When the Rev. Barry Ensign-George, associate for Theology in the Presbyterian Church (U.S.A.) office of Theology and Worship, first heard about Periscope, the live streaming video mobile app bought by Twitter in February 2015, a light bulb went off in his head.

Or maybe it was on his iPhone.

“In the office of Theology and Worship, we’ve been intrigued by Periscope, a tool for live broadcast, because live broadcast has immediacy,” says Ensign-George, “and it offers some two-way communication.”

In consultation with his colleagues, Ensign-George determined that Periscope, a live broadcasting app that can be accessed by downloading the app on a mobile device or by clicking on a prescribed link at specified times from a user’s computer, seemed especially fitting for an Advent trial run.

“The Advent ‘scopes’ [as broadcasts on Periscope are called] are a way to explore this new tool to see how it might be helpful for ministry,” he says, “our ministry and the ministries of congregational leaders whom we serve.”

Presbyterians—and others interested in worshiping virtually in real time—were invited via the PC(USA) website, Twitter, and Facebook to tune in to the PC(USA)’S Periscope channel on Nov. 30 at 1:00 p.m. EST for the office of Theology and Worship’s first Advent devotionals.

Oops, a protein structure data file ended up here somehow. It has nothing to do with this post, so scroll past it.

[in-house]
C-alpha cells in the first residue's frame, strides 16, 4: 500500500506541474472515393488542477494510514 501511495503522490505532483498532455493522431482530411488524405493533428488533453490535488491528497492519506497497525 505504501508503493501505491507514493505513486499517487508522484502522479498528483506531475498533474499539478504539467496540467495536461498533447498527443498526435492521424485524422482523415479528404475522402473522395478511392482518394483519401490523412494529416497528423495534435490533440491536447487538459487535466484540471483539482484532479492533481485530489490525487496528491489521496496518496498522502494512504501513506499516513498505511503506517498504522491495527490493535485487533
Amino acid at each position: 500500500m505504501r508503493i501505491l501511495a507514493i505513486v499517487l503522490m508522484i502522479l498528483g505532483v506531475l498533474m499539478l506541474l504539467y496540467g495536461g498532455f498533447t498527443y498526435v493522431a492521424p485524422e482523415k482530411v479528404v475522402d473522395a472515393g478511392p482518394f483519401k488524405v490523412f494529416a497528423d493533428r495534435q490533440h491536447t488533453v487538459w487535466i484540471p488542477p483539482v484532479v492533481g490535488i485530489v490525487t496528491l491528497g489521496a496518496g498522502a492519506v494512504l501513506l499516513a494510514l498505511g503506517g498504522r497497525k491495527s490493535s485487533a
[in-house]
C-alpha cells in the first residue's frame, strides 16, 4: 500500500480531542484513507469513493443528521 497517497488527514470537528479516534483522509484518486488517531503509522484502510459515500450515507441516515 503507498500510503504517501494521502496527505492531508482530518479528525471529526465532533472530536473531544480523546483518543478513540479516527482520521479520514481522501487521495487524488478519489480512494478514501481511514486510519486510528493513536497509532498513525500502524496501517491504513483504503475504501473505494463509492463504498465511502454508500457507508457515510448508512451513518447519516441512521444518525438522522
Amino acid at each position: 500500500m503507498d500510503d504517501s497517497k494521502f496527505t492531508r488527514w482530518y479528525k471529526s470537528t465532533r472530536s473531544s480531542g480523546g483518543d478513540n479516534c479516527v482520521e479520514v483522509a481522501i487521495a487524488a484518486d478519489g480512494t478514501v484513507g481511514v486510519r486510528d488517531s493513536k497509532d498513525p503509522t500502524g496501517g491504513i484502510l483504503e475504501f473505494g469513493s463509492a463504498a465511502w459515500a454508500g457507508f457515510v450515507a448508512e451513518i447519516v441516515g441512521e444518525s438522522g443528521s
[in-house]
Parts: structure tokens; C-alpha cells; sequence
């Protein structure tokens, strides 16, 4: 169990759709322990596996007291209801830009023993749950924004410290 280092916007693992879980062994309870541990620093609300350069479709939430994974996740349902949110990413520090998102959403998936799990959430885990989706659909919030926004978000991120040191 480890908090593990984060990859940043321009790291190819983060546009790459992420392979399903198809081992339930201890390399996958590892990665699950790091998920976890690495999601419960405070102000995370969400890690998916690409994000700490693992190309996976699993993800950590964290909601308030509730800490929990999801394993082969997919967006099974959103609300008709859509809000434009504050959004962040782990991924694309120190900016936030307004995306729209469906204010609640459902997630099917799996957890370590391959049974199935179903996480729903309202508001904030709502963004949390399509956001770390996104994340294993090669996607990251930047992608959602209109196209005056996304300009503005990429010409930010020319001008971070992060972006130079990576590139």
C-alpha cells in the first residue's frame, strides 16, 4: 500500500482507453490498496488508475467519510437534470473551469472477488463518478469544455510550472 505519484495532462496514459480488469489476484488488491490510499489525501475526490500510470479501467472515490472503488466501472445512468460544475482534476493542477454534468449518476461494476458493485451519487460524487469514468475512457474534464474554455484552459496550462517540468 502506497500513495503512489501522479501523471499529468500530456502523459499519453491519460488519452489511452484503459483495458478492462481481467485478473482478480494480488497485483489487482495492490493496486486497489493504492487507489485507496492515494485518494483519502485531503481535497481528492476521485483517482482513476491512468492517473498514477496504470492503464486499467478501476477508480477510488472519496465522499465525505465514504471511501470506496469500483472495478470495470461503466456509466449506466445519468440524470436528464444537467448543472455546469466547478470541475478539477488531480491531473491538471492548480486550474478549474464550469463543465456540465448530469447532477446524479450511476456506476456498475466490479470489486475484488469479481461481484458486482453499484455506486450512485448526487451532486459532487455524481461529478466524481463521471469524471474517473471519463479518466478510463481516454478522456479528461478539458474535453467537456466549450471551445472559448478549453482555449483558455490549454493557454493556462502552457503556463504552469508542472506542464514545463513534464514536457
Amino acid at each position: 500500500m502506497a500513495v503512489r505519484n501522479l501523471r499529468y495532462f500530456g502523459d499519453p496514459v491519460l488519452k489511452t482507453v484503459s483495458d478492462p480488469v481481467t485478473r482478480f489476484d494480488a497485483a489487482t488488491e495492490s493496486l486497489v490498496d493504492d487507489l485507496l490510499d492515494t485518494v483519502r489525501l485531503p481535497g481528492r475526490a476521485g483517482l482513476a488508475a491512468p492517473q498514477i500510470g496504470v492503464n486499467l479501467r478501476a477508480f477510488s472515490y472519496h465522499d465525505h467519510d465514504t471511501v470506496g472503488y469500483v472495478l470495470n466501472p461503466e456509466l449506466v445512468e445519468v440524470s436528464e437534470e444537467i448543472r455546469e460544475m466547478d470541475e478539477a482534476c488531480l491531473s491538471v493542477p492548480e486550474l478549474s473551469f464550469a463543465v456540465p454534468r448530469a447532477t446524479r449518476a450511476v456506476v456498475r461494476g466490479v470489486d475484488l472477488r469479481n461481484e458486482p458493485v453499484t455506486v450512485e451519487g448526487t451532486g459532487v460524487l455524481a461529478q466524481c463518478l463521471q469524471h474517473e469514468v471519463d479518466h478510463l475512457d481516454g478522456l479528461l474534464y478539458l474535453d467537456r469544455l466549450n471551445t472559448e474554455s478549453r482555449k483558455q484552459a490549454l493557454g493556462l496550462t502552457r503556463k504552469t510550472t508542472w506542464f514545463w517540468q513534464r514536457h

The devotional broadcasts, which run approximately 15 minutes in length, will continue throughout the Advent season on Mondays, Dec. 7, Dec. 14, and Dec. 21, at 1:00 p.m. EST. Worship leadership will rotate among the staff of the Theology, Formation, and Evangelism ministry area. Each weekly Advent devotional will then remain online on a dedicated PC(USA) webpage for those who are unable to join the live broadcasts or for anyone who may wish to view the devotionals at a later time.

One of the unique features of Periscope is that participants can also “like” what they see by sending animated hearts across the screen and by submitting comments, which can be viewed by everyone watching.

During the Nov. 30 broadcast, many of the comments received by the two worship leaders, Ensign-George and the Rev. Karen Russell, program manager for the Company of New Pastors, were prayer requests.

“I don't know if you noticed, but prayer requests were still coming in when you finished,” wrote one participant afterwards to Ensign-George. “To me, that indicates a need or desire to pray in (virtual) community.”

Ensign-George was encouraged by the energy and engagement of the office’s first venture with this new platform.

“We hope that followers of these scopes will find them to be a moment of grounding worship in the midst of the tasks and distractions that so easily fill the season,” he says.

In the meantime, the office of Theology and Worship will continue in its efforts to reach new and ever broader audiences through social media by using Twitter as a platform to engage Presbyterians on its latest series of published papers, “Theological Conversations.”

The next Twitter chat—the ministry area’s fourth such conversation—has been scheduled for Wednesday, Dec. 9, at 4:00 p.m. EST. The chat, to be hosted by the Rev. Dr. Kevin Park, associate dean for Advanced Professional Studies and assistant professor of Theology at Columbia Theological Seminary, will engage Twitter users on Park’s new paper—also well timed for Advent study and reflection—“The Nations Will Bring Their Glory.” Twitter subscribers are invited to use the hashtag #TheoConvo to join the conversation.